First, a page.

All over London, nations are competing, and not just in Olympic venues. National hospitality houses are becoming an increasingly popular phenomenon, and right now pubs, gardens, galleries and palaces are being taken over by individual countries offering a taste of their food, music and lifestyle – as well as drinking to their athletes’ successes, or drowning their sorrows. At Hg2 we’ve realised that we may never get a chance to sample so many cultures in one short summer, so here are our top 10 hospitality houses that are truly worth a visit…

House of Nations at King’s Cross and Tower Bridge

Venue: King’s Cross (opposite the station) or Tower Bridge (the moat)
Cost: £20 (purchased from website)

These hospitality houses dub themselves multi-national, but they’re well and truly British. As the host nation, London has created sister venues in which you can watch all the games coverage on huge screens and sip champagne or Pimm’s in two of the most quintessentially and historically English locations you could think of. The King’s Cross house is open later and may attract a livelier crowd, intent on being seen in its sensational and exclusive nightclub, whereas at the Tower you can order food from a menu of British traditional favourites.

Africa Village in Kensington Gardens

Venue: Kensington Gardens (Hyde Park)
Cost: free

Open 9am – 10pm for the duration of the games, the sprawling Africa village brings together 53 national Olympic committees from throughout the continent. Each has an area, and visitors can flit from country to country taking in the richness and diversity of African culture. Nigerian musicians, Ghanaian footballers, Moroccan dancers, Senegalese artists, Kenyan olympic veterans, the list goes on… With so much to see and hear and taste (and all for free), why not make a day of it?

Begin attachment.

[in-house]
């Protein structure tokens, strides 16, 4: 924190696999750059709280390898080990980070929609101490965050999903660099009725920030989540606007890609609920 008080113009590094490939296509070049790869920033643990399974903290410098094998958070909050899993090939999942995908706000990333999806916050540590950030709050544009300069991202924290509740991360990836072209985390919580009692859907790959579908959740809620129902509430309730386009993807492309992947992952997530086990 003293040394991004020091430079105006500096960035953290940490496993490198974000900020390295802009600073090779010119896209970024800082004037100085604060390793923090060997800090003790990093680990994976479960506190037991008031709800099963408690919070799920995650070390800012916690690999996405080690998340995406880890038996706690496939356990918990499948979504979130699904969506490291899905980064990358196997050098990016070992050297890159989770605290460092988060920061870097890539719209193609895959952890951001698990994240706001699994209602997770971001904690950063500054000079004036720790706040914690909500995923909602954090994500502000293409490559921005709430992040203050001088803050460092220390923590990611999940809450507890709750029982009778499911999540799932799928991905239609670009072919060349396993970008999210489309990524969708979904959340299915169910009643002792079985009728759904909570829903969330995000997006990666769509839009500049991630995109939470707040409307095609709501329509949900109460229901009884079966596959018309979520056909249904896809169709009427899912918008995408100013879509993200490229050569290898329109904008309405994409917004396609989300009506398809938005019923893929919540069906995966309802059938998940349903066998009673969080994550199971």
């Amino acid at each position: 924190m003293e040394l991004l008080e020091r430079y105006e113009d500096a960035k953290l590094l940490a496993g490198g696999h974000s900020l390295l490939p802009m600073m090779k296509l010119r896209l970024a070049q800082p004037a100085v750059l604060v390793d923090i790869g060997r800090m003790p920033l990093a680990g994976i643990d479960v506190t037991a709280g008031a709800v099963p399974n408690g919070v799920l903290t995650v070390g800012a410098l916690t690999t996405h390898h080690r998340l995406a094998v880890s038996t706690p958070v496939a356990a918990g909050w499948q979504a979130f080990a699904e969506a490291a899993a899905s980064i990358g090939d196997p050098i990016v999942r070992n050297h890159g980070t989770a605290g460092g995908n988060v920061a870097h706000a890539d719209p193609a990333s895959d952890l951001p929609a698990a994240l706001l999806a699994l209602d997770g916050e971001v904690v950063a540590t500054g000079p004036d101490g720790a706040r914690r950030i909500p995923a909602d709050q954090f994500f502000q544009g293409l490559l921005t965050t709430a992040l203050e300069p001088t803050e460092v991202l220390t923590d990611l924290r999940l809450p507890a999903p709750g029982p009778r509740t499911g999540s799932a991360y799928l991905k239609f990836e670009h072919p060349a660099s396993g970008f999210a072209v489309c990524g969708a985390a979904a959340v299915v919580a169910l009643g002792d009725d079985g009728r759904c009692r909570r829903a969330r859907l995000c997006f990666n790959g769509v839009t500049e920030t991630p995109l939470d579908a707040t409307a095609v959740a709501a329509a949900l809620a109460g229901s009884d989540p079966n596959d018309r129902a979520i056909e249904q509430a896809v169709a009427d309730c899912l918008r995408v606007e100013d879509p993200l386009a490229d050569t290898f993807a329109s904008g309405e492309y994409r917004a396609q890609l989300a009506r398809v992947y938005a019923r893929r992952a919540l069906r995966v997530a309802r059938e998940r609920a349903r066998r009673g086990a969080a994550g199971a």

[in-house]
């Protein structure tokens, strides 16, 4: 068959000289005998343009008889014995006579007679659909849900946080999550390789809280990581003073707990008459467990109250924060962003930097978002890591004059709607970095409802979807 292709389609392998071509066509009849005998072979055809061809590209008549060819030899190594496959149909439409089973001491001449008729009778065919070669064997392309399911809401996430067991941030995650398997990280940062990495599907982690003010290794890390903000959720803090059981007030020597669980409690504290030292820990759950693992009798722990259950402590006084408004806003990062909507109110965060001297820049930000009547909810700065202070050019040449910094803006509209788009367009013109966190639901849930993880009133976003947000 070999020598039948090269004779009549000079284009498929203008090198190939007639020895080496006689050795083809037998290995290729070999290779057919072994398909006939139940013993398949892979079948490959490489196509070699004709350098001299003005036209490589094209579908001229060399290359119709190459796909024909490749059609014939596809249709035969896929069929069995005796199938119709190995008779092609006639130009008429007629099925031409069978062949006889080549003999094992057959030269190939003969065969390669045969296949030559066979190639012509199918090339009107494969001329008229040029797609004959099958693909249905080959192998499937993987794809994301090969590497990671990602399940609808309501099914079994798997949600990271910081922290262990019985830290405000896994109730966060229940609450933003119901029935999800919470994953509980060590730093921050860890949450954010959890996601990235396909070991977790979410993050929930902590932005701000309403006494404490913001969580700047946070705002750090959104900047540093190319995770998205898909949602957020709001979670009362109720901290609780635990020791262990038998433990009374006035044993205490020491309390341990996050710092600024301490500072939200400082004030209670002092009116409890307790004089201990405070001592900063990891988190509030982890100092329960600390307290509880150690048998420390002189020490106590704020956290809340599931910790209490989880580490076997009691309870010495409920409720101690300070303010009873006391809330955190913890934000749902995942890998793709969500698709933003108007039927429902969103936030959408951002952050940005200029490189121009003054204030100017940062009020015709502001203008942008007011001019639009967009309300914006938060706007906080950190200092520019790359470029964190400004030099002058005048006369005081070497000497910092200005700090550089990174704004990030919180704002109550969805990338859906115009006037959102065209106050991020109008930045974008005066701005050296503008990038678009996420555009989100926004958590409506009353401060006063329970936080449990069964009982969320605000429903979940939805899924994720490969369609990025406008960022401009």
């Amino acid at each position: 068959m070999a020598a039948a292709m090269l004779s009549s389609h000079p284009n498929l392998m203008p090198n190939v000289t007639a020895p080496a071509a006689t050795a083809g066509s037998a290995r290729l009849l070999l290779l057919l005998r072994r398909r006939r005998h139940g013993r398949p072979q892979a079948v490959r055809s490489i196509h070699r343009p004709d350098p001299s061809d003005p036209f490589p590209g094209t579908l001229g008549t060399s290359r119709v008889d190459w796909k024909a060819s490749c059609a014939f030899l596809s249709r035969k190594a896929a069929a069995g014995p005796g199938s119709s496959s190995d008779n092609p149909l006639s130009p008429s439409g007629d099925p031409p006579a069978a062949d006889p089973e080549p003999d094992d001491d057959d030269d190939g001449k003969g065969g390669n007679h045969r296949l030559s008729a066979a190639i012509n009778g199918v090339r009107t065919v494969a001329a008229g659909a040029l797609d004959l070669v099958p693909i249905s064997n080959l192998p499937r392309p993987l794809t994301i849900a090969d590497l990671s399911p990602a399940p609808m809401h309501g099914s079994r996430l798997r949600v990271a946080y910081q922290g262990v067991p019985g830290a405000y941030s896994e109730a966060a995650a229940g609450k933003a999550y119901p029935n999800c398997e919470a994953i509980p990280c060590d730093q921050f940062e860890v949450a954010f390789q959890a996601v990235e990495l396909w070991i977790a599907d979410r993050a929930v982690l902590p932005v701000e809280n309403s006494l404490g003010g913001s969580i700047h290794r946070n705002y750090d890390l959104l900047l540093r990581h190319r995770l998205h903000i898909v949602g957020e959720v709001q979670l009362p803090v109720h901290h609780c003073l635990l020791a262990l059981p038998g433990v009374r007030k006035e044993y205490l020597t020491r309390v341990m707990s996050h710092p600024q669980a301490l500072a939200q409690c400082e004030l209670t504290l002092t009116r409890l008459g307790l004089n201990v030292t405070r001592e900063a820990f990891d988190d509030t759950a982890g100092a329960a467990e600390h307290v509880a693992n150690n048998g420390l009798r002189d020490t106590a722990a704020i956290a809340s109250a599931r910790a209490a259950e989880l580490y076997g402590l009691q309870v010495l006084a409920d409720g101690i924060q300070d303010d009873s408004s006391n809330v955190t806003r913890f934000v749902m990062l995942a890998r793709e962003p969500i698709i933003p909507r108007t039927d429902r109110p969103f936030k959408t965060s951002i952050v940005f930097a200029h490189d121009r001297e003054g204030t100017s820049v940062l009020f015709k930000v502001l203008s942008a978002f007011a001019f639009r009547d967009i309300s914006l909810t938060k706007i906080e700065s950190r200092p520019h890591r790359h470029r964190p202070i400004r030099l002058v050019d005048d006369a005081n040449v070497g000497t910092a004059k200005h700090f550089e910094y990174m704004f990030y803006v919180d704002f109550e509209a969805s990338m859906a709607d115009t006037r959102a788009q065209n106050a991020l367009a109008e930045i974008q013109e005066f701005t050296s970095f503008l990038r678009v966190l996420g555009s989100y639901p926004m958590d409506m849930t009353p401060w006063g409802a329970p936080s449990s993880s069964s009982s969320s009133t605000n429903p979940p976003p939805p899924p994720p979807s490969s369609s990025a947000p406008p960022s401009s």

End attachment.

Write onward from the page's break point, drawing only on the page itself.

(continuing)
Casa Brasil at Somerset House

Venue: Somerset House (the Strand)
Cost: £6

Somerset House has received a carnival-style makeover with the arrival of the Brazilians for the games. Bringing with them a touch of samba, they’ve taken over this iconic venue, once a Tudor palace, and given it their signature South American twist. Keen to make an impact and impress in preparation for their 2016 Summer Olympics, you can sneak a peek at what they might have in store – or simply soak up the vibrancy of the Brazilian lifestyle as you eat, drink and dance the night away.

Russia Park in Kensington Gardens

Venue: Kensington Gardens (Hyde Park)
Cost: Tickets £12 – £30 (purchased from website)

In preparation for the next Winter Olympic games, to be held in Sochi, Russia, the country have created not one, but two venues marking the Russian presence in London 2012. A short walk away from each other on the west side of Hyde Park, one ticket affords the bearer access to both incredible venues. Russia Park showcases the best Russian cuisine, drinks and live music in an enormous structure erected by hundreds of staff, whereas the wintery Sochi Park’s winning feature is its indoor ice rink – when else will you have a chance to ice skate in summer, and alongside Olympic medallists?

Holland Heineken House at Alexandra Palace

Venue: Alexandra Palace (near Wood Green)
Cost: €10 (admission by ticket only, purchased from website)

Holland’s Olympic House is one of the furthest out from the city centre, but trust us, it’s all happening out there. Alexandra Palace is a beautiful location for two weeks of Amsterdam-style chilling by day, partying by night, and well worth a ticket. Adapting the galleries and alcoves of the interior into shops and stalls stocking The Netherlands’ favourite food and drinks, and transforming the ballroom into a fully functioning concert hall/nightclub, this is a truly continental fusion of history and modernity.

French Olympic House at Old Billingsgate